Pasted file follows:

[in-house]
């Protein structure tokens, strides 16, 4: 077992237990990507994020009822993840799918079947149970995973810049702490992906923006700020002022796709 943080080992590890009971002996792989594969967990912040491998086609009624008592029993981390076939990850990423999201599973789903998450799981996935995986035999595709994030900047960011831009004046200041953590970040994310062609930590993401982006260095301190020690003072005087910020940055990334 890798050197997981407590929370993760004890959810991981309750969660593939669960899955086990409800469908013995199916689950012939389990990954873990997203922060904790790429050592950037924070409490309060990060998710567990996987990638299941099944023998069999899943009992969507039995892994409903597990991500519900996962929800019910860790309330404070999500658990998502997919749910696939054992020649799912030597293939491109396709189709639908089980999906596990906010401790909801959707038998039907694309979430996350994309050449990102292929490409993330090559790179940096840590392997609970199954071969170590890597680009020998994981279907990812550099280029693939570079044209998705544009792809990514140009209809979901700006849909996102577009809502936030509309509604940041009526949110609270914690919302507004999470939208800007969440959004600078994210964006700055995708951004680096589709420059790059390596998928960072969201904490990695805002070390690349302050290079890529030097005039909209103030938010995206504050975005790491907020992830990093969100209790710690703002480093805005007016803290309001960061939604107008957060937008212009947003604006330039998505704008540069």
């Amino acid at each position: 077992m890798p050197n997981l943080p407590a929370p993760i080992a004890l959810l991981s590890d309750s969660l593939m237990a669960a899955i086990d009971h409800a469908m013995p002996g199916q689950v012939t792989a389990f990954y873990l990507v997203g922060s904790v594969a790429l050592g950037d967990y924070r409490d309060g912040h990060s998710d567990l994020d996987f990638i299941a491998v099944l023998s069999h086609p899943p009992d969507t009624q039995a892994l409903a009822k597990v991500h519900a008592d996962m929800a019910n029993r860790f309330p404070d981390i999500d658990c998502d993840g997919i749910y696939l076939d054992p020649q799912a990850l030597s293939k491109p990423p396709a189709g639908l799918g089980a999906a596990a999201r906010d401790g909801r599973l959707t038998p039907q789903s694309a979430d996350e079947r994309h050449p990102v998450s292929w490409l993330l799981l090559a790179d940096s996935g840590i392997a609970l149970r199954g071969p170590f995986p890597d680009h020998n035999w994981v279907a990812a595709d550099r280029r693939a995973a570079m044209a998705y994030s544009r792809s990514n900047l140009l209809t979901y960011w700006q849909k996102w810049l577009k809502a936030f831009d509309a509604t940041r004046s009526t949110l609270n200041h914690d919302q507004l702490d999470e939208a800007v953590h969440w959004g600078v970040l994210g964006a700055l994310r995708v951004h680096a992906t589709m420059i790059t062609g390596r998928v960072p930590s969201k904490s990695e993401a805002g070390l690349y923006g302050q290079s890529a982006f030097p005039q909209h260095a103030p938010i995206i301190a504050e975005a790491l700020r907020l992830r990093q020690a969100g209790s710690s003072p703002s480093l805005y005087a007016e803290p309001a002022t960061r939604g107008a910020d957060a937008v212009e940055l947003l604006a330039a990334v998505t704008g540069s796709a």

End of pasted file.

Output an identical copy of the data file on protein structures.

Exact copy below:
[in-house]
């Protein structure tokens, strides 16, 4: 077992237990990507994020009822993840799918079947149970995973810049702490992906923006700020002022796709 943080080992590890009971002996792989594969967990912040491998086609009624008592029993981390076939990850990423999201599973789903998450799981996935995986035999595709994030900047960011831009004046200041953590970040994310062609930590993401982006260095301190020690003072005087910020940055990334 890798050197997981407590929370993760004890959810991981309750969660593939669960899955086990409800469908013995199916689950012939389990990954873990997203922060904790790429050592950037924070409490309060990060998710567990996987990638299941099944023998069999899943009992969507039995892994409903597990991500519900996962929800019910860790309330404070999500658990998502997919749910696939054992020649799912030597293939491109396709189709639908089980999906596990906010401790909801959707038998039907694309979430996350994309050449990102292929490409993330090559790179940096840590392997609970199954071969170590890597680009020998994981279907990812550099280029693939570079044209998705544009792809990514140009209809979901700006849909996102577009809502936030509309509604940041009526949110609270914690919302507004999470939208800007969440959004600078994210964006700055995708951004680096589709420059790059390596998928960072969201904490990695805002070390690349302050290079890529030097005039909209103030938010995206504050975005790491907020992830990093969100209790710690703002480093805005007016803290309001960061939604107008957060937008212009947003604006330039998505704008540069």
């Amino acid at each position: 077992m890798p050197n997981l943080p407590a929370p993760i080992a004890l959810l991981s590890d309750s969660l593939m237990a669960a899955i086990d009971h409800a469908m013995p002996g199916q689950v012939t792989a389990f990954y873990l990507v997203g922060s904790v594969a790429l050592g950037d967990y924070r409490d309060g912040h990060s998710d567990l994020d996987f990638i299941a491998v099944l023998s069999h086609p899943p009992d969507t009624q039995a892994l409903a009822k597990v991500h519900a008592d996962m929800a019910n029993r860790f309330p404070d981390i999500d658990c998502d993840g997919i749910y696939l076939d054992p020649q799912a990850l030597s293939k491109p990423p396709a189709g639908l799918g089980a999906a596990a999201r906010d401790g909801r599973l959707t038998p039907q789903s694309a979430d996350e079947r994309h050449p990102v998450s292929w490409l993330l799981l090559a790179d940096s996935g840590i392997a609970l149970r199954g071969p170590f995986p890597d680009h020998n035999w994981v279907a990812a595709d550099r280029r693939a995973a570079m044209a998705y994030s544009r792809s990514n900047l140009l209809t979901y960011w700006q849909k996102w810049l577009k809502a936030f831009d509309a509604t940041r004046s009526t949110l609270n200041h914690d919302q507004l702490d999470e939208a800007v953590h969440w959004g600078v970040l994210g964006a700055l994310r995708v951004h680096a992906t589709m420059i790059t062609g390596r998928v960072p930590s969201k904490s990695e993401a805002g070390l690349y923006g302050q290079s890529a982006f030097p005039q909209h260095a103030p938010i995206i301190a504050e975005a790491l700020r907020l992830r990093q020690a969100g209790s710690s003072p703002s480093l805005y005087a007016e803290p309001a002022t960061r939604g107008a910020d957060a937008v212009e940055l947003l604006a330039a990334v998505t704008g540069s796709a």